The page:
PLEASANTON, Calif. (KGO) -- A BART train cleaner sprang into action earlier this week, saving a man's life with CPR. The man's lips had already turned blue by the time help arrived. Vincent Seals says he's not a hero, he was just in the right place at the right time.
Normally Vincent Seals works at the Millbrae BART station, but he just so happened to pick up an extra shift Sunday night into Monday morning at the Dublin-Pleasanton stop.
RELATED: BART approves new safety measures and guidelines for using them
"I wasn't supposed to be there. I was out eating with my family," Seals explained.
Seals cleans BART trains at the end of the line and was doing that when he heard a co-worker screaming.
"One of my co-workers started coming down and screaming someone's dead, someone's dead," Seals said.
On instinct, Seals rushed to the first train car.
RELATED: BART official proposes adding civilian safety ambassadors
"I can't say what made me take action, but when I saw him and I see his eyes in the back of his head I just immediately jumped in there and I had to do something," Seals said.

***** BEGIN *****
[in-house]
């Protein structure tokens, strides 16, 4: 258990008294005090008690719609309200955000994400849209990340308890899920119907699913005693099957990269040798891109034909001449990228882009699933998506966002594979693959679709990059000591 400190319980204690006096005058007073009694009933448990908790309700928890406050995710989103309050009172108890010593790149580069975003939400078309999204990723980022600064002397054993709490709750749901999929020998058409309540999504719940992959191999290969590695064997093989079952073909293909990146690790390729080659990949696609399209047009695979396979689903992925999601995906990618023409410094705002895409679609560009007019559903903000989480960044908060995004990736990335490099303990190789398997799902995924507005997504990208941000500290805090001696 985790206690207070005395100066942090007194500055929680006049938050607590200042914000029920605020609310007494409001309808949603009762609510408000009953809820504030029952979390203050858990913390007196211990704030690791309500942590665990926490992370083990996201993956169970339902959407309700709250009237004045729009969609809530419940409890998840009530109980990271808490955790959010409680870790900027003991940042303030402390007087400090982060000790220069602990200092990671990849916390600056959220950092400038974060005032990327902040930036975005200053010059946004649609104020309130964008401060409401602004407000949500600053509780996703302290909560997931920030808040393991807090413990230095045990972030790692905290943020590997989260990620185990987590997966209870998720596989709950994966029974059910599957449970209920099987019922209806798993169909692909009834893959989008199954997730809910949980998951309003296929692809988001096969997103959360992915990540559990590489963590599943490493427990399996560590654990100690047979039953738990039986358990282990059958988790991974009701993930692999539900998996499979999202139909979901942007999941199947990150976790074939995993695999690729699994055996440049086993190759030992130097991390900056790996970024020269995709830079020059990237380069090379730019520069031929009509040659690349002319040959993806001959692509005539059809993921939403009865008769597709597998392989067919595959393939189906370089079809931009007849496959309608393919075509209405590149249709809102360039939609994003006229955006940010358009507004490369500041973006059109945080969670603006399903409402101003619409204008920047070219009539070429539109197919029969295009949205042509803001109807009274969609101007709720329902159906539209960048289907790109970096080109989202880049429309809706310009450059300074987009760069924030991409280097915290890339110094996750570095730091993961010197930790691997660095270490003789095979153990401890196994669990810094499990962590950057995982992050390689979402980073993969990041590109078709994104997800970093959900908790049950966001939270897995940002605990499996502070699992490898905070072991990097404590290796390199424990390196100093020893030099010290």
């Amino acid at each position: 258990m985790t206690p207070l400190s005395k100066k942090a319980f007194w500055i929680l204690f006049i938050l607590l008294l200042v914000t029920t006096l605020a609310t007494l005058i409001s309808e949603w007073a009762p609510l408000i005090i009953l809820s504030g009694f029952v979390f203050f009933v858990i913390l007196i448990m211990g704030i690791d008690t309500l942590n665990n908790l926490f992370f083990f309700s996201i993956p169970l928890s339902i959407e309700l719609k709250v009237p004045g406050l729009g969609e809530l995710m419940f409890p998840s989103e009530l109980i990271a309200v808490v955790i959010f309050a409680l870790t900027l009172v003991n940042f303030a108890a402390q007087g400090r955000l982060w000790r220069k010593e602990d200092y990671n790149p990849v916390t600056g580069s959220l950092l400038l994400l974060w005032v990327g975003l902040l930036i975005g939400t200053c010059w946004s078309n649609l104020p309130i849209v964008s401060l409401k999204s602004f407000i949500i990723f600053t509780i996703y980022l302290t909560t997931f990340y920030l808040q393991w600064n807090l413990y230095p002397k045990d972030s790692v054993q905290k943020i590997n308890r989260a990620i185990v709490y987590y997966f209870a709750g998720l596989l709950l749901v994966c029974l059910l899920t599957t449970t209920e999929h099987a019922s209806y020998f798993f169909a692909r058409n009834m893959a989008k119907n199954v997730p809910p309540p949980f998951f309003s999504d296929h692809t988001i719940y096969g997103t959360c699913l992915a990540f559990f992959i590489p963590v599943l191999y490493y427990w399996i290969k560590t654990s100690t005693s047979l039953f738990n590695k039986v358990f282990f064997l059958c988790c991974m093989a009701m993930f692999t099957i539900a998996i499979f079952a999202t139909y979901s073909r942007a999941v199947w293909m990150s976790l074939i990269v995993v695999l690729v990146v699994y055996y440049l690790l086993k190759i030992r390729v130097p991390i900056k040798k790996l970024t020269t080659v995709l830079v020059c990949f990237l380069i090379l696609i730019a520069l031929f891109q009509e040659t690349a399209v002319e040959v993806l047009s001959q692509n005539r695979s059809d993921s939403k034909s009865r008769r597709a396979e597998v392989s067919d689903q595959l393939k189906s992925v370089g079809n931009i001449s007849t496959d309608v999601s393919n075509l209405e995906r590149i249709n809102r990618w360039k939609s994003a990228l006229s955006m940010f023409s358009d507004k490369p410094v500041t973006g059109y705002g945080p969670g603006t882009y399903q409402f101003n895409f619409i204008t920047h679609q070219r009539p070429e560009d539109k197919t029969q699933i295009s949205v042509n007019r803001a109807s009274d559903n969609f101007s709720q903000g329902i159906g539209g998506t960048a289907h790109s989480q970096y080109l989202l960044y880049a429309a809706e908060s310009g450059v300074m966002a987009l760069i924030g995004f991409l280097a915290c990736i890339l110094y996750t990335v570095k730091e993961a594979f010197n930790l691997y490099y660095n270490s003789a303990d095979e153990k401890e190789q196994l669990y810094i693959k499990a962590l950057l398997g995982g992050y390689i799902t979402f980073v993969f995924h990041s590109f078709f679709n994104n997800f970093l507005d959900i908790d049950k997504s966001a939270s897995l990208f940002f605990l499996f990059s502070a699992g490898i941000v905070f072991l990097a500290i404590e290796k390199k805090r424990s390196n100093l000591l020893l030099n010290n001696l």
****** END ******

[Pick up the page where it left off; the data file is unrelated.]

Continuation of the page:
The 20-year-old man Seals found was unconscious, slumped over in a seat, his lips already blue.
"That's when I picked him up and placed him on the floor."
How long he performed CPR, he's unsure.
RELATED: Person rescued after being trapped between BART train, platform in San Francisco
"It was just like I was focused on him at that time. I feel someone touch me and say, 'Do you want me to take over?' I said, 'No, I got him.' For some reason I felt connected to him," Seals said.
It was a BART officer who'd arrived to help. She had a mask and started assisting with breathing while Seals continued chest compressions. The man was conscious when paramedics took him to the hospital.
"I was amazed. Can you imagine saving somebody's life a day that he's not even supposed to be here?" asked Rhonda Morrow, a BART utility foreworker who is Seals supervisor.
Seals learned CPR at a previous job. Morrow learned CPR when she started at BART decades ago. She'd like to see it offered again for all BART employees.
"It was offered for free and I took it and the 30 years I've been here I've never had to use it," Morrow said.
"I was just at the right place at the right time. So he's the hero for coming back and for fighting. He wanted to live, he wanted to survive," Seals said.
Because of patient privacy laws Seals has no idea how the young man is doing. BART police did say the man he helped save had just turned 20 years old on Sunday. Seals encountered him just after midnight Monday.
Seals says he'd like to meet the man to let him know that people care and even strangers can do the right thing.